Tripoli, March 17: It is reported that Abdullah Senussi has . . .[restrict]been arrested at Nouakchott airport in Mauritania.
Reports of the arrest first circulated this morning. However, there was confusion as to whether it was him or Abdullah Mansur, Qaddafi’s internal security chief. A Libyan government spokesman then confirmed early this afternoon on Libya TV that it was Senussi who had been arrested.
Senussi, Qaddafi’s brother-in-law and head of his intelligence services, was said to have been caught at the airport early in the morning, travelling in transit from Casablanca in Morocco to Mali. He was reportedly using a fake Malian passport.
The Libya authorities say that a team will go from Libya to Nouakchott to investigate and ask the Mauritanian government to hand him over. However, it did not say when the team would go.
The International Criminal Court also wants Senussi. It issued a warrant for his arrest for him on May 16 last year, along with warrants for the arrest of Qaddafi and Saif Al-Islam. Mauritania could decide to hand him over to the ICC rather than Libya. Both Niger, which is providing asylum to Qaddafi’s son Saadi, and Algeria, which is doing the same for sons Mohamed and Hannibal and daughter Aisha, have said thet they would hand them over to the ICC if there was a request — but not to Libya.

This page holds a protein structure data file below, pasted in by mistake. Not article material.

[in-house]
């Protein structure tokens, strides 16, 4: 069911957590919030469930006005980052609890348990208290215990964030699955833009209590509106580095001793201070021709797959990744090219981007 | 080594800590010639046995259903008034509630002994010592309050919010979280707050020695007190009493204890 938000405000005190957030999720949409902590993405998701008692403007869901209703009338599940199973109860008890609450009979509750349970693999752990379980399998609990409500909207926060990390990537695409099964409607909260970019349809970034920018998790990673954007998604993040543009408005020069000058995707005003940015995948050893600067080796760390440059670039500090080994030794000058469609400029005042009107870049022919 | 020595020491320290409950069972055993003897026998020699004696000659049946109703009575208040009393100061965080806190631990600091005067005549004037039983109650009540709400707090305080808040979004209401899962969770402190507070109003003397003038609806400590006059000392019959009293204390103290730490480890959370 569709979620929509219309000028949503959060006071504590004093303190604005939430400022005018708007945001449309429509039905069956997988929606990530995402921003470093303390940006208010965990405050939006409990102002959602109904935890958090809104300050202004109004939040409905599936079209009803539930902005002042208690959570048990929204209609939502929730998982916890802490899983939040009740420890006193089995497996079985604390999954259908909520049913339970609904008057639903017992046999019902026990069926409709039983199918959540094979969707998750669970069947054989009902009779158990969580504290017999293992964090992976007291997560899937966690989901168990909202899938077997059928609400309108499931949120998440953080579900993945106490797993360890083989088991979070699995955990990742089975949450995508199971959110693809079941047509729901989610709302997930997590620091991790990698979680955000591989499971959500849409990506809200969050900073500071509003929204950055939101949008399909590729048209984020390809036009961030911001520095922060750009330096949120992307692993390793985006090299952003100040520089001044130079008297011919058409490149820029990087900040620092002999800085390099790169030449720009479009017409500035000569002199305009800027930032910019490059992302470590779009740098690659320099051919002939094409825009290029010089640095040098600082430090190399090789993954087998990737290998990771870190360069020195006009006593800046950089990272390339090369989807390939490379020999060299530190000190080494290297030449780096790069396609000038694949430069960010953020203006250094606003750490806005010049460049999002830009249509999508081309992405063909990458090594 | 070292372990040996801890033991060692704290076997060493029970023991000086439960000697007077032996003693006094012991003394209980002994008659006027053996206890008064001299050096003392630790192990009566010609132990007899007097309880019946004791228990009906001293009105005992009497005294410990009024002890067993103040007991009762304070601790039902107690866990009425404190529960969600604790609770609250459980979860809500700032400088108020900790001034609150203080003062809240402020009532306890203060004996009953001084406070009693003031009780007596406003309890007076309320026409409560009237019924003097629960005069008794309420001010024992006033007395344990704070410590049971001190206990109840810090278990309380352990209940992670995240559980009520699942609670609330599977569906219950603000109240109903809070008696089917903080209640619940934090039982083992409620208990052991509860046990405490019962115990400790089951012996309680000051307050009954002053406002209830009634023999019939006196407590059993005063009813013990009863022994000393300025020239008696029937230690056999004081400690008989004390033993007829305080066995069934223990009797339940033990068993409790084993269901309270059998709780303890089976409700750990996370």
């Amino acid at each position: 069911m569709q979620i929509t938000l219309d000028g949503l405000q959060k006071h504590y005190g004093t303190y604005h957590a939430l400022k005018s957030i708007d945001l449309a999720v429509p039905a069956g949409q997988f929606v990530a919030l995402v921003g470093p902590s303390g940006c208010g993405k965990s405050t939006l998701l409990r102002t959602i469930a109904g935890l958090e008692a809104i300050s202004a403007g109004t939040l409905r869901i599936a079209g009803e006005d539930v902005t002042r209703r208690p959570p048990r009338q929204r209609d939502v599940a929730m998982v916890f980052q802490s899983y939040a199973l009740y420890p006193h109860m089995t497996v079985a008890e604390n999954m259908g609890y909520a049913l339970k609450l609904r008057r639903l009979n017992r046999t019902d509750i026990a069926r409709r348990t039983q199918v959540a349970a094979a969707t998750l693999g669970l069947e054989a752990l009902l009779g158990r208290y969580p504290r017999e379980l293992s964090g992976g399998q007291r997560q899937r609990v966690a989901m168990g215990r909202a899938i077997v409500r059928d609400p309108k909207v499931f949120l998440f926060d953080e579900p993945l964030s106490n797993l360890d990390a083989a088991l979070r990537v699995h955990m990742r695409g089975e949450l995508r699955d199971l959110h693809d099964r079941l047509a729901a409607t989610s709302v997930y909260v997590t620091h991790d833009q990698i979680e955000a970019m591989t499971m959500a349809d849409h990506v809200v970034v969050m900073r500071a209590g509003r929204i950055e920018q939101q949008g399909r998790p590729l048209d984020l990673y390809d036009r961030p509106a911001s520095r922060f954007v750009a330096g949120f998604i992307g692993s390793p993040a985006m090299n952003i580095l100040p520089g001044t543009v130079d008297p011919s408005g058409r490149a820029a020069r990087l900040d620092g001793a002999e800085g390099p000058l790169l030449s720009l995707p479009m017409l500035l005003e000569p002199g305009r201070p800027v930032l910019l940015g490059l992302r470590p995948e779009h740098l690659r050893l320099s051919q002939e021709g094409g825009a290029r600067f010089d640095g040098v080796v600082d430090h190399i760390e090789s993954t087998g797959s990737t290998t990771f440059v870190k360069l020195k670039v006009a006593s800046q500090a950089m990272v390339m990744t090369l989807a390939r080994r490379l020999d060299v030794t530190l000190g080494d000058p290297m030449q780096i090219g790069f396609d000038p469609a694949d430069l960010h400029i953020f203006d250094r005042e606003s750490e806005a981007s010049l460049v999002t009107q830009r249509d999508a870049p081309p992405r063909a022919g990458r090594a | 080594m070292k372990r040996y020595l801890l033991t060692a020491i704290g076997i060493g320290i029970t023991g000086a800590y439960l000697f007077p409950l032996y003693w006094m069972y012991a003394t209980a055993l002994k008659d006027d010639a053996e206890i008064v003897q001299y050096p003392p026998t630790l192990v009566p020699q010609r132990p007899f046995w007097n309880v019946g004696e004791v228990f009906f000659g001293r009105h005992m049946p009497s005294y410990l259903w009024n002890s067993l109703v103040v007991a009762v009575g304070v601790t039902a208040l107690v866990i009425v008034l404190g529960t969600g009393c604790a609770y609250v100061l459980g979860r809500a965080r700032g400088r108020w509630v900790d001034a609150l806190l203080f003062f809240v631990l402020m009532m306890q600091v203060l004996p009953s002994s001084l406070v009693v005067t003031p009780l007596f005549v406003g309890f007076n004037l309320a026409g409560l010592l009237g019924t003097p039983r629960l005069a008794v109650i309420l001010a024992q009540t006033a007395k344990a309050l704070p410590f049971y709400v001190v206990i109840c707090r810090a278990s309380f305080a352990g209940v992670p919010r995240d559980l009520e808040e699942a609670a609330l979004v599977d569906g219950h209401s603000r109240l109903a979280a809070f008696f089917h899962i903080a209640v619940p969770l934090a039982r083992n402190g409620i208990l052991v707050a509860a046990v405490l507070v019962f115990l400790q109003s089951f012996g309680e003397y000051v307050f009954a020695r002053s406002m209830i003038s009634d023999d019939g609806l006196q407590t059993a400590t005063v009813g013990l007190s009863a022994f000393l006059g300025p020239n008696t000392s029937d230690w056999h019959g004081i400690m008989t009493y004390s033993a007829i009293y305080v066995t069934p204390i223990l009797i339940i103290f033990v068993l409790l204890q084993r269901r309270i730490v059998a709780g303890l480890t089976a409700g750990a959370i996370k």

There have been numerous reported sightings and arrests of Senussi since October when he managed to flee from Sirte. Shortly afterwards, a Nigerien minister said he was in Niger. He was later said to be helping Saadi there. In November, he was reported to have been arrested in Sebha and taken to Tripoli. In December Abdullah Naker, self-appointed head of the Tripoli Revolutionary Council, announced that he was holding him, a claim he repeated on TV last month.
Senussi who has a reputation for cruelty and violence, is one of the most hated figures in Libya. Libyans are convinced he was responsible for the massacre in Abu Salim jail in 1996 of over 1,200 prisoners. He has also been accused of being behind a plot in 2003 to assassinate the then Saudi Arabian Crown Prince Abdullah. In 1999, a French court convicted him in absentia for the 1989 bombing of a UTA plane flying over Niger in which 170 people died.
If today’s report is true, it means that the three most sought after figures from dictatorship — Qaddafi himself, Saif Al-Islam and Sennussi — are now accounted for.
As an aside, it also means that the credibility of the politically ambition Naker, who at the end of February formed his Al-Qimma party (The Summit or Pinnacle party), is in tatters. [/restrict]